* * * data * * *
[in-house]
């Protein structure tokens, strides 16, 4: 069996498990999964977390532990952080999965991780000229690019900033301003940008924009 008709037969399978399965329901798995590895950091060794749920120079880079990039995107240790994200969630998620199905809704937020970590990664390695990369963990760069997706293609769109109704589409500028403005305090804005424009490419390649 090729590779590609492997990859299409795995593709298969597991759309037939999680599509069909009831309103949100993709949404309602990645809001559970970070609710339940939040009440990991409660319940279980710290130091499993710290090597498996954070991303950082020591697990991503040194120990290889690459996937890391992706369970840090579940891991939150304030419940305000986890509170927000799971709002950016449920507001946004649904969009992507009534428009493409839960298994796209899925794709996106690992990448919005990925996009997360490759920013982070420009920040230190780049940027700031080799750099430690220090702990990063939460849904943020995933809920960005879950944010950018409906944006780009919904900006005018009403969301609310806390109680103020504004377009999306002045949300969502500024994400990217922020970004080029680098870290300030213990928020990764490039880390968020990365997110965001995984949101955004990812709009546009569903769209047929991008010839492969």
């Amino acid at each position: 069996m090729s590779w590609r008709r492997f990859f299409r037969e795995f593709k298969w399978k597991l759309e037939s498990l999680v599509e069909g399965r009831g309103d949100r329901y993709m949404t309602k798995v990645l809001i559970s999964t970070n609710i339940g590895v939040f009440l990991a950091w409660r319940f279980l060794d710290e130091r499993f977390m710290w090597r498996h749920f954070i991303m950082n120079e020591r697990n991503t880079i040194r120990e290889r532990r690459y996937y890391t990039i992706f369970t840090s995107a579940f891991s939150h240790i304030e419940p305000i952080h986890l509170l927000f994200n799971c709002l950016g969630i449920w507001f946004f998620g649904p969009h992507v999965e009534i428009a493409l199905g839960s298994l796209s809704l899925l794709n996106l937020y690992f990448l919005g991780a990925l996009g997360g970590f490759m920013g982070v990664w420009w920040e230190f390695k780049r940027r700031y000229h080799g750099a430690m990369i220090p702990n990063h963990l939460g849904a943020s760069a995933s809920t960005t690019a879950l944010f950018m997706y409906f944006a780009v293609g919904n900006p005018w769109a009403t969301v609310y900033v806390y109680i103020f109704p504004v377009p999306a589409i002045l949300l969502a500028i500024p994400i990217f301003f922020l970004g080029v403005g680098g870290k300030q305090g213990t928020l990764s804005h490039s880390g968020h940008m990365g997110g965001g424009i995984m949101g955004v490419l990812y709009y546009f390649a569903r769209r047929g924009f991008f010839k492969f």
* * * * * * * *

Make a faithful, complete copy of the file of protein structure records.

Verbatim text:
[in-house]
């Protein structure tokens, strides 16, 4: 069996498990999964977390532990952080999965991780000229690019900033301003940008924009 008709037969399978399965329901798995590895950091060794749920120079880079990039995107240790994200969630998620199905809704937020970590990664390695990369963990760069997706293609769109109704589409500028403005305090804005424009490419390649 090729590779590609492997990859299409795995593709298969597991759309037939999680599509069909009831309103949100993709949404309602990645809001559970970070609710339940939040009440990991409660319940279980710290130091499993710290090597498996954070991303950082020591697990991503040194120990290889690459996937890391992706369970840090579940891991939150304030419940305000986890509170927000799971709002950016449920507001946004649904969009992507009534428009493409839960298994796209899925794709996106690992990448919005990925996009997360490759920013982070420009920040230190780049940027700031080799750099430690220090702990990063939460849904943020995933809920960005879950944010950018409906944006780009919904900006005018009403969301609310806390109680103020504004377009999306002045949300969502500024994400990217922020970004080029680098870290300030213990928020990764490039880390968020990365997110965001995984949101955004990812709009546009569903769209047929991008010839492969």
């Amino acid at each position: 069996m090729s590779w590609r008709r492997f990859f299409r037969e795995f593709k298969w399978k597991l759309e037939s498990l999680v599509e069909g399965r009831g309103d949100r329901y993709m949404t309602k798995v990645l809001i559970s999964t970070n609710i339940g590895v939040f009440l990991a950091w409660r319940f279980l060794d710290e130091r499993f977390m710290w090597r498996h749920f954070i991303m950082n120079e020591r697990n991503t880079i040194r120990e290889r532990r690459y996937y890391t990039i992706f369970t840090s995107a579940f891991s939150h240790i304030e419940p305000i952080h986890l509170l927000f994200n799971c709002l950016g969630i449920w507001f946004f998620g649904p969009h992507v999965e009534i428009a493409l199905g839960s298994l796209s809704l899925l794709n996106l937020y690992f990448l919005g991780a990925l996009g997360g970590f490759m920013g982070v990664w420009w920040e230190f390695k780049r940027r700031y000229h080799g750099a430690m990369i220090p702990n990063h963990l939460g849904a943020s760069a995933s809920t960005t690019a879950l944010f950018m997706y409906f944006a780009v293609g919904n900006p005018w769109a009403t969301v609310y900033v806390y109680i103020f109704p504004v377009p999306a589409i002045l949300l969502a500028i500024p994400i990217f301003f922020l970004g080029v403005g680098g870290k300030q305090g213990t928020l990764s804005h490039s880390g968020h940008m990365g997110g965001g424009i995984m949101g955004v490419l990812y709009y546009f390649a569903r769209r047929g924009f991008f010839k492969f």